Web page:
After the Orangutans, we had to get back to the bus stop, which was at a junction a 30 minute walk away. On the way, we saw a pack of stray dogs notice us and start trotting towards us from the distance, which all of us freaked out about a little bit (me especially, remember Ireland). We went up to a guard station like WHAT DO WE DOOO and they kind of smirked and threw some pebbles at them and made a “scram” noise. I was jumpy about the dogs coming back, but they never did. It was a group of about 10 of them though, so: frightening. Then went to catch the bus, which was also a bit shambolic. It was fine, but the bus would pull over onto the road shoulder and put the whole bus to an impossible lean, prompting me to ask Lizzie, “I wonder how often these buses just fall over,” and her, “That is something you don’t want to know.” Back at the hostel, we packed our overnight bags for the next night and went out for dinner.
The next morning we were up early to walk to the Turtle Centre, register and catch the tug boat. We went to one of the Turtle Islands overnight with the only company that the Malaysian government has granted a permit to, which means it is really expensive (well, the most expensive thing we’ve done by miles, but I guess still reasonable) and the accommodations really leave something (or a few) to be desired. I wouldn’t care, but the exorbitant price calls attention to it. You have the whole day to wait, so we spent it on the beach, lunching, beach napping, snorkeling, reading, playing cards… I didn’t get in the water this time because I’m blistering from my Kota Kinabalu sunburn and Rachel and Cheryl kept complaining about “stingies” in the water. Tiny invertebres that touch you and give off little shocks. No thank you. Then it was dinner, followed by the Turtle museum, a movie about the turtles, and then the big show! Did you know that turtles are one of the only species to survive whatever it was that killed the dinosaurs? Also, crazy one here for you: the sex of the turtle depends on the temperature of the sand the eggs are incubating in. WHAT. A difference of 4.5 C could mean the whole nest (of a hundred or so eggs) are all male, or all female. Wild. After all the instruction, we played cards and waited for the turtles to come to land.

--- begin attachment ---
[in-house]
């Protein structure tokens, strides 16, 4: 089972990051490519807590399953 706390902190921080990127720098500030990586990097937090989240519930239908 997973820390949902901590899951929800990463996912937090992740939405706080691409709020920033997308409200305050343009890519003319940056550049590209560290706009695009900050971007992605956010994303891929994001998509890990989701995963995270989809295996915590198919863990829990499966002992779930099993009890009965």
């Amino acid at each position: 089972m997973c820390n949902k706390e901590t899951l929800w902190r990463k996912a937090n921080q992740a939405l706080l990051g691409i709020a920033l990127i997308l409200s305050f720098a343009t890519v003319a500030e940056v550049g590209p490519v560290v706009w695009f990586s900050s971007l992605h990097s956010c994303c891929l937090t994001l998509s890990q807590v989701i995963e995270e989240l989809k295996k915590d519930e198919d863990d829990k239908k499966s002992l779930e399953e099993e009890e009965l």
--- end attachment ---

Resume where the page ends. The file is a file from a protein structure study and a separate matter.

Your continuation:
TURTLES! We ran out across the dark beach (lights scare turtles and they will turn away and go back into the water), therefore tripping in massive turtle-sized holes that they’ve dug out for nesting, and made our way to a mother laying her eggs. When the turtles are laying they are blissed out so don’t really notice you crowding around (plus their brains are the size of a pea… and there are also crystals wedged in their brain to help them with orientation – come again, right?), so we could hover. This mama laid 82 glistening Green Turtle eggs for the hatchery, then paw paw pawed the soft sand with her back flippers to cover – welp – not the eggs because the guy had bucket’d them, but she has a brain the size of a pea. They measure and tag all the turtles and have a whole staff of rangers working on the island so have figures back decades and decades of the size of the turtle population and annual growth. From there, we took the eggs to the hatchery to bury them all together 70 cm in the sand. You bury them, recover them with sand and surround the nest with a tube of plastic mesh to keep predators away (monitor lizards, birds of prey, ants) and wait for them to develop and hatch! Then they brought us to the beach to release all the turtles that had hatched that night – more than 100 little guys. As they hatch throughout the day, the ranger saves them, but then they just release them that night right on the shore and they go straight into the water. Only about 80% survive, which is sad, but they are the cutest little flailing things.
The next morning we got up superearly, had breakfast and came back on the boat. Oh, that was today. Got back to the hostel to check in again and ended up watching the Impossible, which I highly recommend but it is so hard to watch. It’s a true story based on this Spanish family’s experience in the 2004 tsunami with Ewan McGregor and Naomi Watts. It’s so heartwrenching, but excellent.
From there, we went to this POW memorial park about 8 miles outside of Sandakan. I had no idea what I was in store for. The POW camp was in operation from 1942 to 1945 and held about 2,400 Australian, British and Chinese prisoners. They were scared the Allied Forces had discovered the prison, so made the prisoners do several long ‘death marches’, which truly resulted in complete decimation. Of all the prisoners held during these years. Only 6 survived. 6. All of them Australian, and only ones that broke away and bushwhacked the jungle full of snakes, scorpions, Orangutans, crocodiles, and – potentially – enemies. John’s grandfather was a British POW during WWII, but in Java, and he survived… but never really talked about his experience as a prisoner. So for John this was a really personal trip.
Tomorrow we are pretty much flying all day, from 9 – 5. We’ll first fly from Sandakan to Kota Kinabalu; then a few hours later, KK to Penang!